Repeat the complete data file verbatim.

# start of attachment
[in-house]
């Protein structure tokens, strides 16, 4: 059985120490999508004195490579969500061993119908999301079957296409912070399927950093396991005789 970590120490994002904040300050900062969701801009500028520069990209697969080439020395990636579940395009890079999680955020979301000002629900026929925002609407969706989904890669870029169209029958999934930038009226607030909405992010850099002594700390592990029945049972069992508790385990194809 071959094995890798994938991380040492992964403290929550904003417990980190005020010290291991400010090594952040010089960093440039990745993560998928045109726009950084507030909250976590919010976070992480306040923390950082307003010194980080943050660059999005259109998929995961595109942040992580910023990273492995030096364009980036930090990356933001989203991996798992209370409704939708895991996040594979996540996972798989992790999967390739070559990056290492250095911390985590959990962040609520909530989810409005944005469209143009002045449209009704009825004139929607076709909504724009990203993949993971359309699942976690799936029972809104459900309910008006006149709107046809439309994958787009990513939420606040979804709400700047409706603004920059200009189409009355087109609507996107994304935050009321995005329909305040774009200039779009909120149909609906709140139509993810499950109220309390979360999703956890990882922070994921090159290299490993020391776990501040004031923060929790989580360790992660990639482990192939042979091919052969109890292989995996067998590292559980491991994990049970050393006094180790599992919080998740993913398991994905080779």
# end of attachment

[in-house]
């Protein structure tokens, strides 16, 4: 059985120490999508004195490579969500061993119908999301079957296409912070399927950093396991005789 970590120490994002904040300050900062969701801009500028520069990209697969080439020395990636579940395009890079999680955020979301000002629900026929925002609407969706989904890669870029169209029958999934930038009226607030909405992010850099002594700390592990029945049972069992508790385990194809 071959094995890798994938991380040492992964403290929550904003417990980190005020010290291991400010090594952040010089960093440039990745993560998928045109726009950084507030909250976590919010976070992480306040923390950082307003010194980080943050660059999005259109998929995961595109942040992580910023990273492995030096364009980036930090990356933001989203991996798992209370409704939708895991996040594979996540996972798989992790999967390739070559990056290492250095911390985590959990962040609520909530989810409005944005469209143009002045449209009704009825004139929607076709909504724009990203993949993971359309699942976690799936029972809104459900309910008006006149709107046809439309994958787009990513939420606040979804709400700047409706603004920059200009189409009355087109609507996107994304935050009321995005329909305040774009200039779009909120149909609906709140139509993810499950109220309390979360999703956890990882922070994921090159290299490993020391776990501040004031923060929790989580360790992660990639482990192939042979091919052969109890292989995996067998590292559980491991994990049970050393006094180790599992919080998740993913398991994905080779």